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The Textualist Constitutional Argument Against Bitcoin as Legal Tender

Reading Article I, Section 10's phrase “gold and silver Coin” to encompass digital token money like Bitcoin unreasonably enlarges it beyond its plain meaning.

This is the third post in a four-part article exploring the constitutionality of state-level Bitcoin legal tender laws — and the philosophical arguments against such laws.

This post was originally published April 20, 2023.

The Textualist Counter-Argument and Originalist Rebuttal

Part II of this article established the original meaning of Article I, Section 10’s prohibition that the the states may not “emit Bills of Credit,” or “make any Thing but gold and silver Coin a Tender in Payment of Debts.” This clause barred emission of paper fiat tender, but allowed states to adopt as legal tender the hardest forms of commodity money then in existence, gold and silver. This original meaning can be applied to the modern technological innovation of synthetic commodity money, the hardest form of which is Bitcoin.

This original meaning was established through a historical examination of legal tender laws in the Colonies and early Republic, as well as the Founders’ own writings and debates on money. "In their full context, words mean what they conveyed to reasonable people at the time they were written—with the understanding that general terms may embrace later technological innovations."1

But, a strict textualist might say, Article I, Section 10 uses specific terms that are not open ended:  "any Thing but gold and silver Coin.” These narrow terms do not permit application to modern monetary technology.

What follows is the textualist counter-argument to the originalist interpretation offered in Part II, as well as an originalist rebuttal.

The Textualist Interpretation: Gold Means Gold

“Textualism” is “[t]he doctrine that the words of a governing text are of paramount concern and that what they fairly convey in their context is what the text means.”2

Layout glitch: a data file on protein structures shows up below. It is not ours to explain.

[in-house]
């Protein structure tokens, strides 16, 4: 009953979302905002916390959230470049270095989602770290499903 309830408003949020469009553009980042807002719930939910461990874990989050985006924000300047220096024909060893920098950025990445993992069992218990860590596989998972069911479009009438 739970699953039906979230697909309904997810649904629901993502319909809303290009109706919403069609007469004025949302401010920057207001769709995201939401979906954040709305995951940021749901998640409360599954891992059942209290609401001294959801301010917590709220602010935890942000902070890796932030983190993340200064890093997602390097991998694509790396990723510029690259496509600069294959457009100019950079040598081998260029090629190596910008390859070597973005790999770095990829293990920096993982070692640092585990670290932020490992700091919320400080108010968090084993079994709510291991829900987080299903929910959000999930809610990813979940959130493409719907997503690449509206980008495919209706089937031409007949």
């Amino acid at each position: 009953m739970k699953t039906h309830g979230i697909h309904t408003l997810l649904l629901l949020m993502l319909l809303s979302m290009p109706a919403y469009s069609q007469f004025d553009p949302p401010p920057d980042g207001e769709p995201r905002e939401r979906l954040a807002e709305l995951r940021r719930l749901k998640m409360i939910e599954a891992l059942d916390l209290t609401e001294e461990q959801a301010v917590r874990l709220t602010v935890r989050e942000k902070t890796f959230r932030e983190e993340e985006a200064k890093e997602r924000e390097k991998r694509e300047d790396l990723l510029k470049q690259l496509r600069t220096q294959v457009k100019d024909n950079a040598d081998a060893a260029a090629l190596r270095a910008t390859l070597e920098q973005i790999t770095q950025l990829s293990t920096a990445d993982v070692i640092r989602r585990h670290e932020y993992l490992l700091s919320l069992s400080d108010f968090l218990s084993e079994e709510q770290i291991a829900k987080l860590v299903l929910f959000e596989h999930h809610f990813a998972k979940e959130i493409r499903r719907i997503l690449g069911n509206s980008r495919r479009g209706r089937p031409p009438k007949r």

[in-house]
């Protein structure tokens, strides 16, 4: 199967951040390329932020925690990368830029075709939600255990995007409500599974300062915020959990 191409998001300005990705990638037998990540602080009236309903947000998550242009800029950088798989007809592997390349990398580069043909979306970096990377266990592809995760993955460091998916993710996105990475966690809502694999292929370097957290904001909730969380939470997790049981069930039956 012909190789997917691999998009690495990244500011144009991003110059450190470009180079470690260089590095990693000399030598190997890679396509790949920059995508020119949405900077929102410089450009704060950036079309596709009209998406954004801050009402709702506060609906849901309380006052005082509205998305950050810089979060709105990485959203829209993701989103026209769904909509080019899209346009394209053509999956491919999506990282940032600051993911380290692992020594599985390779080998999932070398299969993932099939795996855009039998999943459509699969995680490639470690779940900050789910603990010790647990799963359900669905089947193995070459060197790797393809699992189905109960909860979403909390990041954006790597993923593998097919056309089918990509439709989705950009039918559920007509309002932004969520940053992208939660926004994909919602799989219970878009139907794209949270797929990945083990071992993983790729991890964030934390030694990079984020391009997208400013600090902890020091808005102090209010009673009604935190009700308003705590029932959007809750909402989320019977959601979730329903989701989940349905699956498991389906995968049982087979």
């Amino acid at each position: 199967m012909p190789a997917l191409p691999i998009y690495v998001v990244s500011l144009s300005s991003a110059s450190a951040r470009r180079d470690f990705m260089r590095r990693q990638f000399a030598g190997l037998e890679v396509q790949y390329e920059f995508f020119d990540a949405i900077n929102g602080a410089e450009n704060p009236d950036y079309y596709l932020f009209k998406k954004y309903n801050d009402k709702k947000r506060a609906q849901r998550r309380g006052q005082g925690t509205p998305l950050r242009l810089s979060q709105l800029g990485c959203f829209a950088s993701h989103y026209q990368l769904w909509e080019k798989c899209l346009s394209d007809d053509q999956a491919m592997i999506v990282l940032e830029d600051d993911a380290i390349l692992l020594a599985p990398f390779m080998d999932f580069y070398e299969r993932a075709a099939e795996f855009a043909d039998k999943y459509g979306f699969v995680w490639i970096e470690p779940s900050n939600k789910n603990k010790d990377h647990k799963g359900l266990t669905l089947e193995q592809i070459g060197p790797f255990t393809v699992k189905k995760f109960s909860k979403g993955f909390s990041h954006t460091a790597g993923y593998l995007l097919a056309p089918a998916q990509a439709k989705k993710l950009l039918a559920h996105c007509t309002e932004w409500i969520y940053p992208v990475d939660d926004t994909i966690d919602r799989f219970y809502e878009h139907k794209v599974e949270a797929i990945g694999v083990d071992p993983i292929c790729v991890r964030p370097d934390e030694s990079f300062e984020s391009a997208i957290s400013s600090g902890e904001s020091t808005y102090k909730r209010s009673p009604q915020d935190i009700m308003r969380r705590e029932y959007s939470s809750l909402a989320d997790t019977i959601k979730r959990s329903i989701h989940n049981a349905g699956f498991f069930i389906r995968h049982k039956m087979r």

Context, however, means the document being interpreted, not the history behind the text or document. "Textualism, in its purest form, begins and ends with what the text says and fairly implies."3

The text of Article I, Section 10 says nothing about "commodity money” or the relative scarcity or hardness of money. To be sure, it bars emission of “bills of credit,” which was generally understood at the Founding to mean paper money.4

But it also broadly bars the states from adopting as tender “any Thing,” except specific types of “Coin”: “gold and silver.”

The term “any Thing” in the prohibitory clause is about as broad as it gets. It encompasses the universe of then-existing items that could be used as money. And because “any Thing” is a general term, it can “embrace later technological innovations,” not yet in existence at the time of the Founding.5 As discussed in Part II of this article, other types of commodity money apart from gold and silver had long existed in the Americas. The Founders would have been aware of innovations such as the tobacco notes in Maryland and Virginia, which extended the commodity’s salability across both time and space. They surely understood that the free market would continue to innovate and create new monetary “Things.” But they closed the window to state adoption of commodity money innovations, like tobacco notes, by prohibiting any such “Things.”

As for the term “Coin”, in the eighteenth century, it was most commonly understood to mean metallic tokens.6 And “gold and silver” further modify “Coin,” narrowing the definition to the types of specie in circulation within the colonies and early Republic.

Additionally, Article I, Section 10’s use of the phrase “gold and silver” implicates two canons of construction. First, the negative implication canon (known in latin as expressio unius est exclusio alterius) holds that the “expression of one thing implies exclusion of others."7  By specifying the types of “Coin” that states may adopt as tender, Article I, Section 10 impliedly excludes all other types of coins: copper, paper, cloth, or any other metallic or non-metallic (analog or digital) tokens.